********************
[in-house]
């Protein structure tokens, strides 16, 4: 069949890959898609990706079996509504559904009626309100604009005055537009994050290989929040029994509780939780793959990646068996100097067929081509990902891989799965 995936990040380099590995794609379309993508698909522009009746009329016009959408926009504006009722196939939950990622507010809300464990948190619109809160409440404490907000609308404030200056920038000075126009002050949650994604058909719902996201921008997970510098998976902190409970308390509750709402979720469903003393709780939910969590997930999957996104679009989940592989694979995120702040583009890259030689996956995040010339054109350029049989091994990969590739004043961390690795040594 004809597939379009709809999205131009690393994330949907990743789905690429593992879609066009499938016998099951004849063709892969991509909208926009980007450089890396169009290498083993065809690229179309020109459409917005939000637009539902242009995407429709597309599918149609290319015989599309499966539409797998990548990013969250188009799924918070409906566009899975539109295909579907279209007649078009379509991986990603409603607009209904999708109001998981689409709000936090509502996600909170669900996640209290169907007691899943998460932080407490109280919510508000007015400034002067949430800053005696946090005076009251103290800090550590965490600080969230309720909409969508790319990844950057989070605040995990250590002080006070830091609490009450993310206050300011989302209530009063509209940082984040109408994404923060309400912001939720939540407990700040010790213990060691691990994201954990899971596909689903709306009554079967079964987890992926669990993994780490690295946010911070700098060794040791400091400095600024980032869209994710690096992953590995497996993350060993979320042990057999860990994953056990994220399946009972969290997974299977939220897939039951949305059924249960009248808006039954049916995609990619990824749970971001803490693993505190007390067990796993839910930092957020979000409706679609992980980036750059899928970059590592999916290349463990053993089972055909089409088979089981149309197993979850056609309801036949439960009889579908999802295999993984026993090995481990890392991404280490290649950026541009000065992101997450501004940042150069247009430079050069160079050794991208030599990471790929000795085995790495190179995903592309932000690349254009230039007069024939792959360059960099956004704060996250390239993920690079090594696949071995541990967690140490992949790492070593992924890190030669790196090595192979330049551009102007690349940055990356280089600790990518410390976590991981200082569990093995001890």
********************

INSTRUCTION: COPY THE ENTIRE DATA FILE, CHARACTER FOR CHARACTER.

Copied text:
[in-house]
């Protein structure tokens, strides 16, 4: 069949890959898609990706079996509504559904009626309100604009005055537009994050290989929040029994509780939780793959990646068996100097067929081509990902891989799965 995936990040380099590995794609379309993508698909522009009746009329016009959408926009504006009722196939939950990622507010809300464990948190619109809160409440404490907000609308404030200056920038000075126009002050949650994604058909719902996201921008997970510098998976902190409970308390509750709402979720469903003393709780939910969590997930999957996104679009989940592989694979995120702040583009890259030689996956995040010339054109350029049989091994990969590739004043961390690795040594 004809597939379009709809999205131009690393994330949907990743789905690429593992879609066009499938016998099951004849063709892969991509909208926009980007450089890396169009290498083993065809690229179309020109459409917005939000637009539902242009995407429709597309599918149609290319015989599309499966539409797998990548990013969250188009799924918070409906566009899975539109295909579907279209007649078009379509991986990603409603607009209904999708109001998981689409709000936090509502996600909170669900996640209290169907007691899943998460932080407490109280919510508000007015400034002067949430800053005696946090005076009251103290800090550590965490600080969230309720909409969508790319990844950057989070605040995990250590002080006070830091609490009450993310206050300011989302209530009063509209940082984040109408994404923060309400912001939720939540407990700040010790213990060691691990994201954990899971596909689903709306009554079967079964987890992926669990993994780490690295946010911070700098060794040791400091400095600024980032869209994710690096992953590995497996993350060993979320042990057999860990994953056990994220399946009972969290997974299977939220897939039951949305059924249960009248808006039954049916995609990619990824749970971001803490693993505190007390067990796993839910930092957020979000409706679609992980980036750059899928970059590592999916290349463990053993089972055909089409088979089981149309197993979850056609309801036949439960009889579908999802295999993984026993090995481990890392991404280490290649950026541009000065992101997450501004940042150069247009430079050069160079050794991208030599990471790929000795085995790495190179995903592309932000690349254009230039007069024939792959360059960099956004704060996250390239993920690079090594696949071995541990967690140490992949790492070593992924890190030669790196090595192979330049551009102007690349940055990356280089600790990518410390976590991981200082569990093995001890």